John Feinstein has rightly been acclaimed as one of America's best sportswriters. I know him mainly from his books about golf, starting with A Good Walk Spoiled in 1995, to The Majors in 1998, The Open in 2002, and now his new Tales From Q School. He has written so many books you can hardly count them, including, most recently, Last Dance: Behind the Scenes at the Final Four, co-authored with legendary basketball coach Mike Krzyzewski; Next Man Up: A Year Behind the Lines in the NFL (if you included all the subtitles, this paragraph would never end); and the paperback re-issue of Season on the Brink, his season-long profile of Bobby Knight.
Feinstein faces one sort of challenge writing about sporting events -- and sporting figures -- already well known. He has to find and create drama where the big, on-stage drama has already taken place in public, and is already known to the fan. At this task, discovering the stories behind the flash, he has no peer.
In Tales From Q School, however, Feinstein faces another problem entirely: How to make us care about a bunch of golfers who -- for the most part -- nobody knows at all. He has succeeded so brilliantly that Tales From Q School becomes the very best of tension-fraught adventures, with some episodes literally hair-raising in intensity.
SO WHAT IS "Q SCHOOL," AND WHY SHOULD YOU CARE? The PGA Tour, the ruling body of professional tournament golf, holds an annual, three-stage tournament to admit new members. At each stage, only a certain number of players passes through to the next stage. The third stage, the real back- and heart-breaker, is a six-round tournament that determines which 30 (or so) players will get a PGA Tour Card, entitling them to full exempt status in golf's big-time.
Once, an amateur player might enter the first stage of Q School, just to see what he could do. Usually, as the pros say, "he couldn't play dead." That's rare nowadays; the Tour has tightened up its entry rules. Now, at every stage, every golfer can really play. And, at every stage, these golfers play for their very living: For status on the "big tour," or on the fallback Nationwide Tour (golf's AAA ball), or on mini-tours, like the Hooters Tour (you can imagine).
Q School entrants may include veterans trying to re-qualify for pro golf -- somehow their game has disappeared; they've finished too far down the money list. They've got no other option. Perhaps the most startling of those in last year's Qualifying School? Lee Janzen, two-time winner of the U.S. Open. (He didn't pass.)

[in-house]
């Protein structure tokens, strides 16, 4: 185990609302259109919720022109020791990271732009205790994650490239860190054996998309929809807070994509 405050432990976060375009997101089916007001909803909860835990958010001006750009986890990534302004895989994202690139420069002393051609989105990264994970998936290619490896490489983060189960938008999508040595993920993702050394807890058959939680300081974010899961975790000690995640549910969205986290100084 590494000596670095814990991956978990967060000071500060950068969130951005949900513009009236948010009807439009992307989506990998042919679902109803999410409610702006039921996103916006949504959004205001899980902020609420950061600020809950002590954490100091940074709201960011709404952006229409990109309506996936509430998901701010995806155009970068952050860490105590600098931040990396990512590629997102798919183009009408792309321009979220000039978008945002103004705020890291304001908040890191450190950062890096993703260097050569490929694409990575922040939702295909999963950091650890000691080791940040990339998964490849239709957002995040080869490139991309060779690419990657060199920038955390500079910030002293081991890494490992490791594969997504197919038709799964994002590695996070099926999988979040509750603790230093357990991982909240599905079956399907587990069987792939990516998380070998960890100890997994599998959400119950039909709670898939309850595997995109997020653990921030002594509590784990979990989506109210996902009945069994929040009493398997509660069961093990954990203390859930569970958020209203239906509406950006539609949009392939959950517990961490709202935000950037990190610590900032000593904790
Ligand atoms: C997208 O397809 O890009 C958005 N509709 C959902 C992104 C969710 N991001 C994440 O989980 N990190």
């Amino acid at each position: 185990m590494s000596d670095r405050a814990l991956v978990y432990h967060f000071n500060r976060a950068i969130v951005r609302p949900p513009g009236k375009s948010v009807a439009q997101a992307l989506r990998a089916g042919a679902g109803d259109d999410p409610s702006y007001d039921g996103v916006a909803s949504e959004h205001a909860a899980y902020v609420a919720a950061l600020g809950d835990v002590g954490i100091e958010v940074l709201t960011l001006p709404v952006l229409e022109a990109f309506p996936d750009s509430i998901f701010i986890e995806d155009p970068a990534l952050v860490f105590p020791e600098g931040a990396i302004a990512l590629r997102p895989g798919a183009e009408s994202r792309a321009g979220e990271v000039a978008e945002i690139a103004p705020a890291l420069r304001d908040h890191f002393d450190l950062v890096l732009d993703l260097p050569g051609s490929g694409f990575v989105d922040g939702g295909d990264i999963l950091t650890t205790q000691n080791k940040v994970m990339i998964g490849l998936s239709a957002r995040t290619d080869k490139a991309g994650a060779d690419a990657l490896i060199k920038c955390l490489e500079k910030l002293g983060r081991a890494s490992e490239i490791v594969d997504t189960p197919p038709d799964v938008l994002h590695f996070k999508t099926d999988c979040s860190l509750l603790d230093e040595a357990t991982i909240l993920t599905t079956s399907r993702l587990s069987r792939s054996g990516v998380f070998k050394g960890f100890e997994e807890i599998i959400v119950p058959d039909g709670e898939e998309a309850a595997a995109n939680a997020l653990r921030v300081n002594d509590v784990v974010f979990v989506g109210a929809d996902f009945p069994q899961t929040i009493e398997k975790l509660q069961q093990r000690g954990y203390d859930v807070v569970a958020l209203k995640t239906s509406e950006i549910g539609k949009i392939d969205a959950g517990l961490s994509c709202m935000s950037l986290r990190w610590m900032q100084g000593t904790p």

IN A GOOD WALK SPOILED, FEINSTEIN FOLLOWED three unknowns in addition to the famous players then on Tour: Brian Henninger, who won twice on the PGA Tour and led the 1995 Masters through three rounds; Paul Goydos, who describes himself as winning "once a decade" (he has won twice); and Jeff Cook, the least successful of the three. We see two of them again in Tales from Q School, Cook and Henninger.
We meet Bob Heintz, a 35-year-old Yale graduate who plays just well enough to make a living (grossing $355,000) on the Nationwide Tour, but not quite well enough to stay on the PGA Tour. We meet B. J. Staten, who plays beautifully through the second stage, through 16 holes of the last round, six under par, well inside the cut line, and then hits two balls in the water on the 17th.
These and dozens of others populate Feinstein's pages, and he devotes a hero's attention to each -- you marvel at Feinstein's capacity for hard work, for long interviews, for taking notes, for endless walking. He seems to have seen everything, been everywhere, the sportswriter's Paul Johnson:
As Kelly Gibson...put it, "I've seen the pressures of Q School make a grown man cry."
Who have you seen cry at Q School? Gibson was asked.
Gibson smiled. "Me," he said. "And I'm not making it up."
FEINSTEIN'S GIFT -- AND THE RESULT OF HIS HARD WORK -- is the way people open their hearts to him. Two quotes, from the end of the book, after the Q School's final round. Dan Forsman, a 47-year-old Tour veteran, has had to try to re-qualify to play. He fails by a shot. Peter Tomasulo, at 24 just starting his career, also comes up a shot short.
"From the moment I shook hands until the moment I got to my car, I really don't remember anything," Tomasulo said. "It's all a blank."
Forsman: "I'd spent hours on the driving range and the putting green working toward one thing, and I'd come up one shot short. Those two golf courses were my field of dreams, and now there was nothing left for me to do except go home. All the years I've played golf, I can't remember a more melancholy feeling than right at that moment."
A father-son triumph brings the book to a joyful climax: Tour veteran Jay Haas watches son Billy birdie the last two holes to get his card. I'd love to quote the whole story, but it's half a dozen pages of riveting action, and it would sound corny just to quote the ending.
MAYBE TALES FROM Q SCHOOL WON'T APPEAL to a non-golfer. Somehow I suspect that anyone who loves a good story will love this book. I can't wait to leave it alone long enough to read it again.
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